Putting you in the picture

Richard Clayton settles down with his popcorn to find out how cinema brands are differentiating themselves in an effort to create the ultimate experience

It’s hard to believe that film executives and cinema owners used to get cold sweats at the mention of the word ‘video’. It sounds as archaic now as the old VHS/Betamax debate, yet not so long ago the cinema industry was genuinely worried by the advent of home entertainment.

Fast forward to 2003 and movie-going is one of Britain’s major leisure activities. Today, more people go to the cinema than at any time in the past 30 years, according to the UK Film Council. Jestico & Whiles has even exported the multiplex concept to Bollywood-mad India (DW 12 June).

Yet most UK multiplexes would hardly win an Oscar for the quality of their visitor experience. Six major chains – UCI, Odeon, UGC, Cine-UK, Warner Village and National Amusements – control 70 per cent of the screens. Brand equity is negligible and it often feels like operators want to usher you out as soon as the credits roll.

Art-house venues, conversely, encourage urban sophisticates to discuss the Mexican New Wave over a post-film latte. What would it take to make the consumer the star of mainstream show?

‘We took a long, hard look at the other chains,’ says FutureBrand project director Andrew Phillips, who is working on rebranding Warner Village as Vue. ‘As a consumer, you’re essentially presented with a series of initials, with no personality whatsoever. We want to create something that is consumer-facing and easy-to-understand.’

Phillips is keeping specific ideas for Vue close to his chest. Design work, overseen by FutureBrand creative director Dennis De Rond, is expected to roll out over the next six months. However, he suggests large chains need to be much more welcoming towards their customers.

‘People tend to arrive just in time for the film and charge in to buy their tickets. They’re not comfortable [waiting] in the foyer.’

Phillips thinks the Hollywood sheen that is lapped up so enthusiastically by readers of Heat magazine could be reflected by the big chains. Another idea – perhaps more in touch with Vue’s plotting – involves screening football matches at cinemas. ‘Personality and programming’ is how he describes the approach.

According to RTKL senior designer Rupert Plumpton, everyone expects more than they did ten or even five years ago. ‘It’s [become] more of a night-out, rather than a junk culture experience,’ he adds.

RTKL has worked on The Filmworks brand for UCI. Despite the UK Film Council figures, Plumpton believes the market is slowing, with refurbishment rather than expansion the order of the day.

‘Across the board, we’re still seeing a continuing separation of the offer. EasyCinema, launched last month in Milton Keynes, is stripped down to the basics. At the other end of the scale, an upmarket offer continues to thrive, with luxury seats and waitress service.’

But the majors still work from the premise of having the best seats, the best screen and the best sound – all at bombastic levels. The result, a sort of techno-garishness, is fair enough for the 14to 20-year-olds who comprise a multiplex’s key audience, but what about the rest of us?

Robin Moore Ede positions the Curzon Mayfair in London as the ‘leading luxury cinema’, with ‘super-comfortable seats’ and the ‘best amenities’. Principal of the eponymous architectural practice, he designed the revamp of the Mayfair (unveiled in February). He also created the original designs for Curzon Soho refurbishment in 1998, which were then implemented by Panter Hudspith.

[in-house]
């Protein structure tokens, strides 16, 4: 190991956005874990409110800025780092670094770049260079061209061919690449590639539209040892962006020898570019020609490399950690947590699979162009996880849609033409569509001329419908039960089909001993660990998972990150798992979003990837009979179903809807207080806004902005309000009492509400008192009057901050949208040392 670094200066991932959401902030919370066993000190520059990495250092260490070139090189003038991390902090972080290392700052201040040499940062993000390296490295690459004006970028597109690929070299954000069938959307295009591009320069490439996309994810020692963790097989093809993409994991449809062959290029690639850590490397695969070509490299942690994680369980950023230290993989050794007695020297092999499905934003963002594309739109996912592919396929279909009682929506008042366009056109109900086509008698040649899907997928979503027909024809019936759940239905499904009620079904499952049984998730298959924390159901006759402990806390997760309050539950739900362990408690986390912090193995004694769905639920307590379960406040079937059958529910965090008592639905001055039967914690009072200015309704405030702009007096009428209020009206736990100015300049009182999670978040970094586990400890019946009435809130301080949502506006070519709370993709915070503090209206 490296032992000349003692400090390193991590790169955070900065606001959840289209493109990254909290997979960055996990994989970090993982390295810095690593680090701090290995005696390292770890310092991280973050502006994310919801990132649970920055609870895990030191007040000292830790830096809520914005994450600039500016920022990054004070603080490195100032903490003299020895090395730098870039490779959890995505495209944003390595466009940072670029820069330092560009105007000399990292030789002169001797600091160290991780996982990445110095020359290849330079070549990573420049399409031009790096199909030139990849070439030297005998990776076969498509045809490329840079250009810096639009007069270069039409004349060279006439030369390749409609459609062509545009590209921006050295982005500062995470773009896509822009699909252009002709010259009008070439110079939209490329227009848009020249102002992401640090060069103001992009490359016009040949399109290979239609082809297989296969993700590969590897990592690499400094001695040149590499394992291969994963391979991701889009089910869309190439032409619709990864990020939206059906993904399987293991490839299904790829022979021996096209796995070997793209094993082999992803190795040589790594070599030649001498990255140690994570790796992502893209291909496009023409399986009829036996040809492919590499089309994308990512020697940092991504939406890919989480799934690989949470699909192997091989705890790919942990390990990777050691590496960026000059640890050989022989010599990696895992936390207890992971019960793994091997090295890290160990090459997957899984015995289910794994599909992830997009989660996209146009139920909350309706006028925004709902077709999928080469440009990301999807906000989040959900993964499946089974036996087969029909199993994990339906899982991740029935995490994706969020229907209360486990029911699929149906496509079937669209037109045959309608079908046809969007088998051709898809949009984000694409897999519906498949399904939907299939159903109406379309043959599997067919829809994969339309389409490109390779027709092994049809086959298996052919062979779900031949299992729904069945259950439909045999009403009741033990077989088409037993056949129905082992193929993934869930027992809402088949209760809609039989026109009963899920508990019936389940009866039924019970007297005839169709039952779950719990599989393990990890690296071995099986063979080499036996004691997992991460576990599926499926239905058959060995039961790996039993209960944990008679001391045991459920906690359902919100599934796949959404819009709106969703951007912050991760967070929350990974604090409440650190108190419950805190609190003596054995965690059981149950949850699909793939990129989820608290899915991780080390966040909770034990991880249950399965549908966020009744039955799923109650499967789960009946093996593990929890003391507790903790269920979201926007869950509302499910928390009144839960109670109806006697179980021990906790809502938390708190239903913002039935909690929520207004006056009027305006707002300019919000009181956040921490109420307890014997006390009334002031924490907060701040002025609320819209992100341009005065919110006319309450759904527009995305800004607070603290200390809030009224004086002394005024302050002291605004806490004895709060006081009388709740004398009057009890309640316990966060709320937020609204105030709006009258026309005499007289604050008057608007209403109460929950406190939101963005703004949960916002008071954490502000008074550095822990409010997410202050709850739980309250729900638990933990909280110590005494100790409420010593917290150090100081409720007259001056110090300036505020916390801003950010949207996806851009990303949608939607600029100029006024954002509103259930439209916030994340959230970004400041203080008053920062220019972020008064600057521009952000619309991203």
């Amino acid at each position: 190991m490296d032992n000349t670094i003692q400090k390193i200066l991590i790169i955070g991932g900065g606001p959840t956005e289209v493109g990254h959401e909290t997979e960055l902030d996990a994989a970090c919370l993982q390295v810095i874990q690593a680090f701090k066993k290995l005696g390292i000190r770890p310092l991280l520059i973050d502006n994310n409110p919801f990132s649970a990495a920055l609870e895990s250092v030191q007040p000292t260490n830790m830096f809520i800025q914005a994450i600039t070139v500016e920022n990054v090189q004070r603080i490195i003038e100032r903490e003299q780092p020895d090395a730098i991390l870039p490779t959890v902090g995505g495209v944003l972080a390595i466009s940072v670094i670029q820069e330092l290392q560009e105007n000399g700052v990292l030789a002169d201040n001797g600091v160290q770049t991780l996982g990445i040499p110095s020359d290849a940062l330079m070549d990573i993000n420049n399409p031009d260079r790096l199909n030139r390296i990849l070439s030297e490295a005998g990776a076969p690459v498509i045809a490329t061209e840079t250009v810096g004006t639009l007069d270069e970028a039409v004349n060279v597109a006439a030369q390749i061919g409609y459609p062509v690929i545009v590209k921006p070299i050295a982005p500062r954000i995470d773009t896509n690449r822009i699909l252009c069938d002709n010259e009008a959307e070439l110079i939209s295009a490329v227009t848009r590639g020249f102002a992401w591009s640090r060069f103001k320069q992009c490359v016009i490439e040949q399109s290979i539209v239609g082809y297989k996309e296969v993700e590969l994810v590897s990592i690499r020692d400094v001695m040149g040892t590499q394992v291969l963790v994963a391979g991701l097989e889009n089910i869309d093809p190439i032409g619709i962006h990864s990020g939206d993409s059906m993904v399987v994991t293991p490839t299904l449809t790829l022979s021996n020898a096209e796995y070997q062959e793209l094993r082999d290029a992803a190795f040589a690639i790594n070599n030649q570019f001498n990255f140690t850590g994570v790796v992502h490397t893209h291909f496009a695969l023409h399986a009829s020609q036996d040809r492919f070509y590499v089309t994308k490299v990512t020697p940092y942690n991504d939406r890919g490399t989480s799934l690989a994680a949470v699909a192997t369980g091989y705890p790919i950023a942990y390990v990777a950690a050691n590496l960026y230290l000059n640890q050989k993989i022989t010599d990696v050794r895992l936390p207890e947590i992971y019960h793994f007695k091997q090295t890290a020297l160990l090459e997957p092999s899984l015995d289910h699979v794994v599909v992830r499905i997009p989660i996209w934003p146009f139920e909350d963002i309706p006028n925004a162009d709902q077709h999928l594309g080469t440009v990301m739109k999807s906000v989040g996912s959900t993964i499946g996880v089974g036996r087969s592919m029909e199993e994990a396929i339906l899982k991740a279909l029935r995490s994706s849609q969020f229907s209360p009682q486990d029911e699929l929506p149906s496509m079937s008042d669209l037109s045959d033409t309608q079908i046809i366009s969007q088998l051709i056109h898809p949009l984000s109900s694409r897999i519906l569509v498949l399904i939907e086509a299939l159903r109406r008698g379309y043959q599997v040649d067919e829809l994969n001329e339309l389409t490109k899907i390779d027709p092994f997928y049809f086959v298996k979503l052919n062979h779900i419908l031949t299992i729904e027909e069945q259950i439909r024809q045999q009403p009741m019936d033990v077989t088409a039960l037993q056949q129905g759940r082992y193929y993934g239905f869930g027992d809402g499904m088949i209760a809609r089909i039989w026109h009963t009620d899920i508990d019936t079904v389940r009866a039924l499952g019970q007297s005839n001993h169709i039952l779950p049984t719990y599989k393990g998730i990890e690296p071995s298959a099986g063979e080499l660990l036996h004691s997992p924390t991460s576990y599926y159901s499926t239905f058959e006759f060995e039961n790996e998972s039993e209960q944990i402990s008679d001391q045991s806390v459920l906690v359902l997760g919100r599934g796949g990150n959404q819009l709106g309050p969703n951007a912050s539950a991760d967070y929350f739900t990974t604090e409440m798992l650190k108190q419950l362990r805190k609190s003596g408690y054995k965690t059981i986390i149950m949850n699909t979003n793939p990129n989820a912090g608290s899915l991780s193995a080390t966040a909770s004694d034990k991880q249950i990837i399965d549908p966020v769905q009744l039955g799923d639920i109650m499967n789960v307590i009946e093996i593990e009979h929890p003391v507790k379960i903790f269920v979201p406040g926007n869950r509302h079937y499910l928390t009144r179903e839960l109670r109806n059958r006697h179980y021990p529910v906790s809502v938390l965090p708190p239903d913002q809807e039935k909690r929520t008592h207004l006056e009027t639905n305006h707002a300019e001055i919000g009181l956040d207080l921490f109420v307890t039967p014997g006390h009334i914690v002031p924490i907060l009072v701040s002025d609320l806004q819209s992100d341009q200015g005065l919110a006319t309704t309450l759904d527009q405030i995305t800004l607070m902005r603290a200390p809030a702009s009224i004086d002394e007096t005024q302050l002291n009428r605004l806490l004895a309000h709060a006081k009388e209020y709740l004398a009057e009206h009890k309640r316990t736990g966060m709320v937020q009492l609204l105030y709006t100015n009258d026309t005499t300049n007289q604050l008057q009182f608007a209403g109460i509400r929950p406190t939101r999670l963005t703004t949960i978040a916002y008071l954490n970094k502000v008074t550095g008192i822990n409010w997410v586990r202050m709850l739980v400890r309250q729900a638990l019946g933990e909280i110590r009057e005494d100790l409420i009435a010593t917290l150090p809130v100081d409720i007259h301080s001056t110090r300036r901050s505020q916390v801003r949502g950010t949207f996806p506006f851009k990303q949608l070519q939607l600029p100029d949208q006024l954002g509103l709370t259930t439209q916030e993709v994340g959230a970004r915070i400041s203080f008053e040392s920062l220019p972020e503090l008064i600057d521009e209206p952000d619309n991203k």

Ede approached the projects with ‘great reverence and enthusiasm’, he says, mindful of the family-run cinemas’ long heritage and standing with film buffs.

In this market, the cinema trip is once again a classy evening out. ‘People can’t go on watching videos forever. These kinds of cinema have got to be nice places. They are destinations for serious cinema-goers,’ says Ede.

At the Curzon Mayfair, care was taken to integrate technological upgrades seamlessly with the Grade II listed interiors. The economics of independent cinema meant the original 542-seat auditorium had to be spilt in two – creating a 320-seat space and a more intimate 83-seat screening room – but ‘most people can’t see the join’, Ede asserts.

The bars at the Curzon Soho, which are currently closed for repair for essential services, lend themselves to ‘all day use’. Consumers are positively encouraged to linger, but the chains, Ede suggests, are largely ‘cavernous places without any root or character’. Are the two markets irrevocably separate?

Plumpton implies the chains are starting to trade-up their designs, becoming a little more discerning. Some UCI cinemas have a mezzanine balcony to give the feel of an exclusive screening, others present a single preview screen and comfortable seating area in the foyer. Less may well be more.

At the same time, he says, there is no signature cinema design style. Bar design, even at the quality venues, will follow general trends. However, as Phillips points out, most multiplex customers don’t know which brand they have been in when they emerge from their ‘big black boxes’.

It’s about time some sustainable differentiation came blinking into the light.

A Nation of Film Fans

  • Britain has 3258 screens in 668 cinemas, with a further 167 screens planned by summer 2004
  • 369 films were released in the UK last year, which is five per cent more than in 2001
  • 71 per cent of people in the UK went to the cinema at least once last year; 35to 44-year-olds on average go two or three times a year; ‘young adults’ visit about once a month

Source: UK Film Council

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